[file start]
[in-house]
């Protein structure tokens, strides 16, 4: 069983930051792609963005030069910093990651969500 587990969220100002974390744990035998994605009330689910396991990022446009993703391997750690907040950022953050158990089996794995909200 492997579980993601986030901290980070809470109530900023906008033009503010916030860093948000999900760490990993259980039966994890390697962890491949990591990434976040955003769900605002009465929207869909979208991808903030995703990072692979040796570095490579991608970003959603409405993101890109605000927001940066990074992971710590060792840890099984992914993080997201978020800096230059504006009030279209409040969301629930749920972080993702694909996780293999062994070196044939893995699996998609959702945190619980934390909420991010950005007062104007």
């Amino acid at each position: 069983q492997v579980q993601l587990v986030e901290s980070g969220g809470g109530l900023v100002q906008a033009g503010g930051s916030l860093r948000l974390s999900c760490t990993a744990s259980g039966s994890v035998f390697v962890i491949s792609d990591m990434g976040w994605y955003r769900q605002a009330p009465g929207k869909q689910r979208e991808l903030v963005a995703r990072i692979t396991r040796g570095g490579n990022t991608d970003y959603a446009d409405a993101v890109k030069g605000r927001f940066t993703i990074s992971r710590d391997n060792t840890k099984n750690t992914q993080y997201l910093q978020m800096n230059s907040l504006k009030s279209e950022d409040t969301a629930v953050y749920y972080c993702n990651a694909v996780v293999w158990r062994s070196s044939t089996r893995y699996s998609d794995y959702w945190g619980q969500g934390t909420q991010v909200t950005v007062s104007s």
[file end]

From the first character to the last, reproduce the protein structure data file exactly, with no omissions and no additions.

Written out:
[in-house]
């Protein structure tokens, strides 16, 4: 069983930051792609963005030069910093990651969500 587990969220100002974390744990035998994605009330689910396991990022446009993703391997750690907040950022953050158990089996794995909200 492997579980993601986030901290980070809470109530900023906008033009503010916030860093948000999900760490990993259980039966994890390697962890491949990591990434976040955003769900605002009465929207869909979208991808903030995703990072692979040796570095490579991608970003959603409405993101890109605000927001940066990074992971710590060792840890099984992914993080997201978020800096230059504006009030279209409040969301629930749920972080993702694909996780293999062994070196044939893995699996998609959702945190619980934390909420991010950005007062104007």
């Amino acid at each position: 069983q492997v579980q993601l587990v986030e901290s980070g969220g809470g109530l900023v100002q906008a033009g503010g930051s916030l860093r948000l974390s999900c760490t990993a744990s259980g039966s994890v035998f390697v962890i491949s792609d990591m990434g976040w994605y955003r769900q605002a009330p009465g929207k869909q689910r979208e991808l903030v963005a995703r990072i692979t396991r040796g570095g490579n990022t991608d970003y959603a446009d409405a993101v890109k030069g605000r927001f940066t993703i990074s992971r710590d391997n060792t840890k099984n750690t992914q993080y997201l910093q978020m800096n230059s907040l504006k009030s279209e950022d409040t969301a629930v953050y749920y972080c993702n990651a694909v996780v293999w158990r062994s070196s044939t089996r893995y699996s998609d794995y959702w945190g619980q969500g934390t909420q991010v909200t950005v007062s104007s």